Original Investigation

Human Genetics

, Volume 124, Issue 5, pp 515-524

First online:

Haplotypes of IL-10 promoter variants are associated with susceptibility to severe malarial anemia and functional changes in IL-10 production

  • Collins OumaAffiliated withCentre for Global Health Research, Kenya Medical Research Institute, University of New Mexico/KEMRI Laboratories of Parasitic and Viral Diseases
  • , Gregory C. DavenportAffiliated withDepartment of Infectious Diseases and Microbiology, Graduate School of Public Health, University of Pittsburgh
  • , Tom WereAffiliated withCentre for Global Health Research, Kenya Medical Research Institute, University of New Mexico/KEMRI Laboratories of Parasitic and Viral DiseasesDepartment of Pathology, Kenyatta University
  • , Michael F. OtienoAffiliated withDepartment of Pre-Clinical Sciences, Kenyatta University
  • , James B. HittnerAffiliated withDepartment of Psychology, College of Charleston
  • , John M. VululeAffiliated withCentre for Global Health Research, Kenya Medical Research Institute, University of New Mexico/KEMRI Laboratories of Parasitic and Viral Diseases
  • , Jeremy MartinsonAffiliated withDepartment of Infectious Diseases and Microbiology, Graduate School of Public Health, University of Pittsburgh
  • , John M. Ong’echaAffiliated withCentre for Global Health Research, Kenya Medical Research Institute, University of New Mexico/KEMRI Laboratories of Parasitic and Viral DiseasesDivision of Infectious Diseases, University of New Mexico School of Medicine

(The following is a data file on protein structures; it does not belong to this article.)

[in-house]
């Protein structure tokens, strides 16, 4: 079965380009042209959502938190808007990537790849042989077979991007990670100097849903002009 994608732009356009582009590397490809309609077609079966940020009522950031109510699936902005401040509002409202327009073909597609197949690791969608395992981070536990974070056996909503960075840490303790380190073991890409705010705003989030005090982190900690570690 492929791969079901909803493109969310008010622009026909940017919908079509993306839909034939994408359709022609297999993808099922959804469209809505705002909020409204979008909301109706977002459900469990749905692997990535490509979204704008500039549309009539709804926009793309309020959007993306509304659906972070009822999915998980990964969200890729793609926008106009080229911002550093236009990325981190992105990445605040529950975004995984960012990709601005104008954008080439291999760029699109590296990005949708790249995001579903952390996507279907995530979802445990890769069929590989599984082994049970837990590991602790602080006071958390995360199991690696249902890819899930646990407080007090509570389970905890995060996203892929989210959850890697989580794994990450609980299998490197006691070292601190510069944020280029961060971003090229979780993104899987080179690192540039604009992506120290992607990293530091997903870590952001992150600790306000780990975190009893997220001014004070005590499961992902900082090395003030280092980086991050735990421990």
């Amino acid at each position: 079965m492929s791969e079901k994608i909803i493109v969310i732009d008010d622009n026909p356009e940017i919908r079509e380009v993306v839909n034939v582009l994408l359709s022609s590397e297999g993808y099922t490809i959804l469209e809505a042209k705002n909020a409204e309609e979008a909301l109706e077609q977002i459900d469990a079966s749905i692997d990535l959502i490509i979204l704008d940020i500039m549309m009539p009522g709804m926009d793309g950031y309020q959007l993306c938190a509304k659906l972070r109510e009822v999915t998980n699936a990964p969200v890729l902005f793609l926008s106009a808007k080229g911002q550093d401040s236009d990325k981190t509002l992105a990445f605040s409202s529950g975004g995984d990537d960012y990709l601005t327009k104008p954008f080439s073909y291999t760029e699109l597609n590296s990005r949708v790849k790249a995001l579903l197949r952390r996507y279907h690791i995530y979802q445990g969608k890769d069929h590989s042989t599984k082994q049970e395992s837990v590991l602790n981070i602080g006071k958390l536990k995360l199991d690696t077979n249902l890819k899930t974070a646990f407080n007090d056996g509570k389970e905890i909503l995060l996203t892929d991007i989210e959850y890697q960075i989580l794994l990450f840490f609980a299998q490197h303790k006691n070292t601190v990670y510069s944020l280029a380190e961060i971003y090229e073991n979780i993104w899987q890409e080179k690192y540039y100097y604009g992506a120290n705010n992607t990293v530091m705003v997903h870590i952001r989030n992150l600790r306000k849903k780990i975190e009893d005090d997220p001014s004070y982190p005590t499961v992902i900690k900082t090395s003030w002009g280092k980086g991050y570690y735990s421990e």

• , Robert E. FerrellAffiliated withDepartment of Human Genetics, Graduate School of Public Health, University of Pittsburgh
    • , Douglas J. PerkinsAffiliated withCentre for Global Health Research, Kenya Medical Research Institute, University of New Mexico/KEMRI Laboratories of Parasitic and Viral DiseasesDivision of Infectious Diseases, University of New Mexico School of Medicine Email author 

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Abstract

Plasmodium falciparum malaria is one of the leading global causes of morbidity and mortality with African children bearing the highest disease burden. Among the various severe disease sequelae common to falciparum malaria, severe malarial anemia (SMA) in pediatric populations accounts for the greatest degree of mortality. Although the patho-physiological basis of SMA remains unclear, dysregulation in inflammatory mediators, such as interleukin (IL)-10, appear to play an important role in determining disease outcomes. Since polymorphic variability in innate immune response genes conditions susceptibility to malaria, the relationship between common IL-10 promoter variants (−1,082A/G, −819T/C, and −592A/C), SMA (Hb < 6.0 g/dL), and circulating inflammatory mediator levels (i.e., IL-10, TNF-α, IL-6 and IL-12) were investigated in parasitemic Kenyan children (n = 375) in a holoendemic P. falciparum transmission area. Multivariate logistic regression analyses demonstrated that the −1,082G/−819C/−592C (GCC) haplotype was associated with protection against SMA (OR; 0.68, 95% CI, 0.43–1.05; = 0.044) and increased IL-10 production (= 0.029). Although none of the other haplotypes were significantly associated with susceptibility to SMA, individuals with the −1,082A/−819T/−592A (ATA) haplotype had an increased risk of SMA and reduced circulating IL-10 levels (= 0.042). Additional results revealed that the IL-10:TNF-α ratio was higher in the GCC group (= 0.024) and lower in individuals with the ATA haplotype (= 0.034), while the IL-10:IL-12 ratio was higher in ATA haplotype (= 0.006). Results presented here demonstrate that common IL-10 promoter haplotypes condition susceptibility to SMA and functional changes in circulating IL-10, TNF-α, and IL-12 levels in children with falciparum malaria.